After her surgery she regained no range of motion, but it did relieve pressure on her brain. However, it left her depleted and sleepy. At least, she attributed the symptoms to the surgery, until one day her surgeon examined her post-op bloodwork, raised her eyebrows, and asked for iron supplements.

The supplements worked for a little while. Then the weakness returned. Then more tests. It was funny watching from within her body while her nurses moved her from gurney to table, sweating and biting her lips like nervous caterers transporting an especially high and slippery cake. They performed bone density exams and they took her blood and they pumped her full of iron and silicon and calcium and told her not to worry when she asked about kidney stones. They gave her a special retainer for her lower jaw: if she clicked her tongue against it three times, a nurse came.

A week later, her surgeon and a group of doctors Xian didn’t recognize crowded inside her room and told her the truth. “It’s the Motes,” her surgeon said. Dr. Li was a short, squat woman with a retro-revolutionary haircut. “They’re leeching the minerals from your body and aggressively self-replicating. They’ve…started to move in on your brain.”

“They’re spreading?

“Yes,” Dr. Li said. “It’s still speculation at this point, but we think they may be trying to repair you.”

Xian blinked. “What, like a broken spinway car?”

Dr. Li backpedalled. “No, I didn’t quite mean it that way…”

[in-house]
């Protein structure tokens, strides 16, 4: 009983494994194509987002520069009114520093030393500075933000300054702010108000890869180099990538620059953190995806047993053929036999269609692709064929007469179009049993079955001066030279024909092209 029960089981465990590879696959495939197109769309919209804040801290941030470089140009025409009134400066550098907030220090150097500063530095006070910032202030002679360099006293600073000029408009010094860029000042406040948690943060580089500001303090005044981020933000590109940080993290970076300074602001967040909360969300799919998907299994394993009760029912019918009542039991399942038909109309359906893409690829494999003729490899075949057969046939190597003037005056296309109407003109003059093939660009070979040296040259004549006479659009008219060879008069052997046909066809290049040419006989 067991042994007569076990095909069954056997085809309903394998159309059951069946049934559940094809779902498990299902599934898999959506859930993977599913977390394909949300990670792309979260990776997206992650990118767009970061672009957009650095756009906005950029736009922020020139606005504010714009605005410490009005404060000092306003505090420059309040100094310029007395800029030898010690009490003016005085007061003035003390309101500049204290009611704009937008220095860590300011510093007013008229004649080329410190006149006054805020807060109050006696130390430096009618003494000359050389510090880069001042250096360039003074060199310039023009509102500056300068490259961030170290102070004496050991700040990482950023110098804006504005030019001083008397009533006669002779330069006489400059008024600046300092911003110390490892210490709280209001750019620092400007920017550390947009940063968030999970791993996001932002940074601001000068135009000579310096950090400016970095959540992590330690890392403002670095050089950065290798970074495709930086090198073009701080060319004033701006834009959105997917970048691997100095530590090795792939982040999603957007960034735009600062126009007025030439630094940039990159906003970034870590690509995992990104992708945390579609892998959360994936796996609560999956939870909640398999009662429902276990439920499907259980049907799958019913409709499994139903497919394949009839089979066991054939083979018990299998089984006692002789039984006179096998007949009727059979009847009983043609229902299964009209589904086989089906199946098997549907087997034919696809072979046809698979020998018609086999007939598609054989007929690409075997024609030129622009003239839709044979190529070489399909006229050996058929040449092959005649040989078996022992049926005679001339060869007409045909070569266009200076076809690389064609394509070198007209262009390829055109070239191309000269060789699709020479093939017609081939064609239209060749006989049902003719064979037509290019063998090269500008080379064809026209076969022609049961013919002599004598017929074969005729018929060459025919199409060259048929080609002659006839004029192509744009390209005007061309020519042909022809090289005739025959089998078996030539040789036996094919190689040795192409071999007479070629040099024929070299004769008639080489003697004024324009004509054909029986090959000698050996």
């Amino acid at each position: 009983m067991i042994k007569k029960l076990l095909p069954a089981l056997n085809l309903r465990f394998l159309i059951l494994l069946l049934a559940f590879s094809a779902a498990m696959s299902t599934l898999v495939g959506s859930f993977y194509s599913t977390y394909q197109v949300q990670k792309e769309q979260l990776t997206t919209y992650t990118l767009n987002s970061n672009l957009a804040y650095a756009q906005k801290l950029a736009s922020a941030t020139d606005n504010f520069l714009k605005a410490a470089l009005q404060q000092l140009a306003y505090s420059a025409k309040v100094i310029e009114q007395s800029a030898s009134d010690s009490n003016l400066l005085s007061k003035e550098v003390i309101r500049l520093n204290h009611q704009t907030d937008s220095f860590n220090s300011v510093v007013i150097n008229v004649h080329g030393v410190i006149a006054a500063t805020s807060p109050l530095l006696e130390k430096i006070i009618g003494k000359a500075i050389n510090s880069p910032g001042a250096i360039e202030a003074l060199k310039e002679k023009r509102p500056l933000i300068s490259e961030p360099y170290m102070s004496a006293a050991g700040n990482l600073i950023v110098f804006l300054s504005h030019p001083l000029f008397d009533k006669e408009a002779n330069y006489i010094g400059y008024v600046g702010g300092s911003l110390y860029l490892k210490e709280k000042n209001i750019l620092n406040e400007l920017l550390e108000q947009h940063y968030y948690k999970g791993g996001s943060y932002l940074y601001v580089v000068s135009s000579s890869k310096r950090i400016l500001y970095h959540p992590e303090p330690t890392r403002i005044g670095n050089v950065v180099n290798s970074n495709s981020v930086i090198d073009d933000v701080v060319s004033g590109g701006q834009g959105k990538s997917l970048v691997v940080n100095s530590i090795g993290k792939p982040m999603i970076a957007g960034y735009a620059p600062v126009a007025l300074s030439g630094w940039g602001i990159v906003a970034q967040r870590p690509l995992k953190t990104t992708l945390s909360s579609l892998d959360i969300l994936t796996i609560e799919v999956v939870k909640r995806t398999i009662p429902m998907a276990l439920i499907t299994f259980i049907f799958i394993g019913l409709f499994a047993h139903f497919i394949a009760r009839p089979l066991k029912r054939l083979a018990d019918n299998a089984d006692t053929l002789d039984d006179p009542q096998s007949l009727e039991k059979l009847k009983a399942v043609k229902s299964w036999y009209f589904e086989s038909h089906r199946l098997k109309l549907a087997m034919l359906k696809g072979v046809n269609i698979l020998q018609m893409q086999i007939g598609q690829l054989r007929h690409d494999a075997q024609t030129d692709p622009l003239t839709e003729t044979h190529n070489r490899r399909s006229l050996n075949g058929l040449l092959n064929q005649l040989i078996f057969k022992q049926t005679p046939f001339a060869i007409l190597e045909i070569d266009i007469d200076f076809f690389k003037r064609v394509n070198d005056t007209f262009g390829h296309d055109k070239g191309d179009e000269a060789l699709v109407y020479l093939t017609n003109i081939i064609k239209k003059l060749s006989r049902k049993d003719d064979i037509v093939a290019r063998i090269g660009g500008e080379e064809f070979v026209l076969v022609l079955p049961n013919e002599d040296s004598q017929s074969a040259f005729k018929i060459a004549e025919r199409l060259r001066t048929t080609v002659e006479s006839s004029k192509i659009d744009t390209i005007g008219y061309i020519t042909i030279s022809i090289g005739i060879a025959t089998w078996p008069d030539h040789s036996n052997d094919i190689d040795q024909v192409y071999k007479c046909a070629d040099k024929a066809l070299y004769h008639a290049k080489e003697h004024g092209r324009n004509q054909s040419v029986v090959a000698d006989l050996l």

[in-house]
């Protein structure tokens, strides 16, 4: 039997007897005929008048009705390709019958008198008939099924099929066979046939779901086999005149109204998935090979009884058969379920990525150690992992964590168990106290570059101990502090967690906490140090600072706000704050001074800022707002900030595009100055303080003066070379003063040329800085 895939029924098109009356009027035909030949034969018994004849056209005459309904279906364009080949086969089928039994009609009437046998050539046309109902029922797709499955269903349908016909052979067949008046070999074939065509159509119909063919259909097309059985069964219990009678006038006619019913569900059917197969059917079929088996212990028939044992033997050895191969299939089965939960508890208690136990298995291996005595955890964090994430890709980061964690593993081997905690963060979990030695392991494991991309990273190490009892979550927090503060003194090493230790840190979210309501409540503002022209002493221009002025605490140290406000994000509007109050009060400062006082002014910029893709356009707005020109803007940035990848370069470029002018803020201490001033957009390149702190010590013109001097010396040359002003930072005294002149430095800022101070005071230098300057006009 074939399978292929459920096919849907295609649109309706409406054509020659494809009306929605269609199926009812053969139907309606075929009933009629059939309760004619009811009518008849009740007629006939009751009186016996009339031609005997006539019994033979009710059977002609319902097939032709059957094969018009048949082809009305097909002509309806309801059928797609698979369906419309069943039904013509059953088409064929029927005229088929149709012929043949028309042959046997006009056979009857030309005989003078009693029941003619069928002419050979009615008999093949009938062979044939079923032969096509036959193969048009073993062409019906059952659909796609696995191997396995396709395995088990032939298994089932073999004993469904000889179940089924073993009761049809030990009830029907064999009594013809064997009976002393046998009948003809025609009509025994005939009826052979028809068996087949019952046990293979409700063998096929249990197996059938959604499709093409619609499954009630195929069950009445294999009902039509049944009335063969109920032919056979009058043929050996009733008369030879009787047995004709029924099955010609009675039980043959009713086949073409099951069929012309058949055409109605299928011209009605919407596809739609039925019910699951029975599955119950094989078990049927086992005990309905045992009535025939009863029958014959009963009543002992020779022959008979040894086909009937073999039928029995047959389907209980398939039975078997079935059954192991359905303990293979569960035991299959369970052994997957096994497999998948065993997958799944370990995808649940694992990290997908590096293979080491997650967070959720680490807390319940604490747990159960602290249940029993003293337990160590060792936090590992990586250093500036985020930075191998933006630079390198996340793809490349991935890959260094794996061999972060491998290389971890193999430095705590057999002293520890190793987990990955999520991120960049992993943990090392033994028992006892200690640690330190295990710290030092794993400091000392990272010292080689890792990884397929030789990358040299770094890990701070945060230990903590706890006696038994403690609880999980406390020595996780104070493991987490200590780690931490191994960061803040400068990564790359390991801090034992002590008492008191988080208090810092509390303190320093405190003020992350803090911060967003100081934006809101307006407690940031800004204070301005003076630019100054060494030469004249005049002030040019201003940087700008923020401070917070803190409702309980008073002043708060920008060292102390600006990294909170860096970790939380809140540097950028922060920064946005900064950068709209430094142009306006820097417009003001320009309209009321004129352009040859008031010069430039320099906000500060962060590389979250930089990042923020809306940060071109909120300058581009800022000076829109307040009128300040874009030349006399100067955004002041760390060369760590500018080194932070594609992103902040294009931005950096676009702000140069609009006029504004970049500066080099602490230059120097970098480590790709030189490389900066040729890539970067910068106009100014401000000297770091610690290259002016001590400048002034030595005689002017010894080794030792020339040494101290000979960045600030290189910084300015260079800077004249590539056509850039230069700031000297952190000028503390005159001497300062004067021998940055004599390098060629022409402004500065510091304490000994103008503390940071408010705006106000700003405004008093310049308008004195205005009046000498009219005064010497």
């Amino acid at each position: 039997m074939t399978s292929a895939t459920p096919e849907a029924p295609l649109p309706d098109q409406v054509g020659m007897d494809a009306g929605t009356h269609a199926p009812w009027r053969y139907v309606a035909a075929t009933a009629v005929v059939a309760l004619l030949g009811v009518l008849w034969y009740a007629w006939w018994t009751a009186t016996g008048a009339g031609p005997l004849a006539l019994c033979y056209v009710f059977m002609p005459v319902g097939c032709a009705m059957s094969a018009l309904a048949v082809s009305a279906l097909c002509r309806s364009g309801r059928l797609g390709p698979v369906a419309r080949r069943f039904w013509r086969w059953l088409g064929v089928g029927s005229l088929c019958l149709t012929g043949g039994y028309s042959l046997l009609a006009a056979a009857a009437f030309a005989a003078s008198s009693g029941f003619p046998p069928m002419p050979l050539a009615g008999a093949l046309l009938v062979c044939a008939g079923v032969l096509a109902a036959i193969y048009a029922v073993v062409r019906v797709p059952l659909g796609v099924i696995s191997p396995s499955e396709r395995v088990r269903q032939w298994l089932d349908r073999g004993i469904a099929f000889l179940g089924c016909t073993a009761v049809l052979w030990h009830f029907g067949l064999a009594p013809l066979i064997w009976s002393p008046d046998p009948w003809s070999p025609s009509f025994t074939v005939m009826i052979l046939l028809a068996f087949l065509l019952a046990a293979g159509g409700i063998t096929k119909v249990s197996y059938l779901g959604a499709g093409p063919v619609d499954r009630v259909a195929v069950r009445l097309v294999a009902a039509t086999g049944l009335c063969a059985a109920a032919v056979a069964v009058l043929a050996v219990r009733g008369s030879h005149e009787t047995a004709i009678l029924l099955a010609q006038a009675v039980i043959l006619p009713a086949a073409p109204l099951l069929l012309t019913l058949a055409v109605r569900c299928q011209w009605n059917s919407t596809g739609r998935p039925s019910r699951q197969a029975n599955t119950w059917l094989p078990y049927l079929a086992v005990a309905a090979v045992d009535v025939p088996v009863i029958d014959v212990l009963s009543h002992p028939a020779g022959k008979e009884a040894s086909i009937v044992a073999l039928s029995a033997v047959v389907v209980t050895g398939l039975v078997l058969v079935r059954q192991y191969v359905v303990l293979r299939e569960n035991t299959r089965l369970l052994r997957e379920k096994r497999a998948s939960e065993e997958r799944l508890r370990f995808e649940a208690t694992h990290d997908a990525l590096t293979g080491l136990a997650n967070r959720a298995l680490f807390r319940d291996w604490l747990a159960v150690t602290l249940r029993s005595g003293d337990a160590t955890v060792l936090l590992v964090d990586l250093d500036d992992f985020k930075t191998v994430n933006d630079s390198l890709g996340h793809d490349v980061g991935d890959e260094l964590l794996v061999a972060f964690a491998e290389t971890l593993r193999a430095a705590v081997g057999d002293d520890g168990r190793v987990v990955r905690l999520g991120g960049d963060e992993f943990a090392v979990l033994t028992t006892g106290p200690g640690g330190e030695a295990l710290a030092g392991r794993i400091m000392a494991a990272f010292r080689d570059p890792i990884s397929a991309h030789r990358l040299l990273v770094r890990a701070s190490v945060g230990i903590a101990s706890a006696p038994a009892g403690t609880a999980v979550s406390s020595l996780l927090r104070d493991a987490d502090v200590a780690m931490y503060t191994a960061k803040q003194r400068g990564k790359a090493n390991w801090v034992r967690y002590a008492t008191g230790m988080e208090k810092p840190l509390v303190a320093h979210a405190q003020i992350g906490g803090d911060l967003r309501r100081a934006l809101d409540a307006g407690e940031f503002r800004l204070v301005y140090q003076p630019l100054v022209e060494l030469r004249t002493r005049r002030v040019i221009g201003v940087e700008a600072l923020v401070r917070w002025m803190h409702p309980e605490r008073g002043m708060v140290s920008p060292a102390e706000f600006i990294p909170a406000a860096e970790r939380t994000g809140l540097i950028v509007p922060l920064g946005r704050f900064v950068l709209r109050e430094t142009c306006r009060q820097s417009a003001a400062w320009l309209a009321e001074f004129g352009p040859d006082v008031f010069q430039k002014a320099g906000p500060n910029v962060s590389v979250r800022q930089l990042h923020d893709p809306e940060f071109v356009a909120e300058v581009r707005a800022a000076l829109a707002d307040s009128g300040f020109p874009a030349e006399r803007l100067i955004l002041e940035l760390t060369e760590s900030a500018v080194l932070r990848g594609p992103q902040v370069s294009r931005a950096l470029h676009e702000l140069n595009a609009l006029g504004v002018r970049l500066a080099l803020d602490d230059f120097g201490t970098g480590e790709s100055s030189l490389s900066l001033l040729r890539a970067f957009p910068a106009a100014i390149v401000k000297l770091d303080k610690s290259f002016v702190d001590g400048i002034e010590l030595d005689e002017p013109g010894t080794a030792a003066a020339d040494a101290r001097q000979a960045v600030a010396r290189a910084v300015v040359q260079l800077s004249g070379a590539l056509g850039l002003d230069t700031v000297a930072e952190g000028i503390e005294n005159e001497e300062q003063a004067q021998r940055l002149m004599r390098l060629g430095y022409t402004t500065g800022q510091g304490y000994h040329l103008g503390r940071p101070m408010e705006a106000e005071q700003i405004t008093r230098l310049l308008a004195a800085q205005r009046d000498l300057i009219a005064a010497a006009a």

“Think of it like an ecosystem,” said a young man in a lab coat two sizes too big. “Your body is like a region that’s recently suffered an earthquake, or a big storm. The Motes are like the people who live there, trying to rebuild their homes.”

“But your immune system is fighting them,” Dr. Li said. “Your white-cell count is astronomical. Your body is at war with the Motes.” Her surgeon sighed. “You have some choices to make. We can treat the symptoms of the immune dysfunction, or we can try to get rid of the Motes. We have no idea what the Motes have in mind for you – we don’t even know if they’re acting as an intelligent collective, or if they’ve been separated from the hive-mind and are now acting independently as mindless parasites.”

“You’re telling me I’m being colonized, now.” How fitting -- first the Dutch, then the Quing, the Japanese, the Communists, the tourists…now the Motes.

Dr. Li sighed. “We’ve sent out requests for assistance to other neurologists in the system.”

“And how long will that take?”

“Two years, minimum. Until we learn how replicate the Motes’ network, we’ll have to deal with slow communications.”

Xian shut her eyes. “Okay.”

“And there’s another thing.”


A pause. She knew, suddenly, that it was going to be bad news. “The government has chosen to investigate your…off-track activities,” Dr. Li said. “That means they have frozen your assets. Of course, the government can pay for your immediate care, your stay here, but for the consultation of specialists outside Tian Hou, the bandwidth alone… And the removal of the Motes… Do you have any family?”

A single tear leaked from her right eye. “No,” she murmured. “There’s no one.” They were all too poor, anyway. That’s why they had sold her in the first place.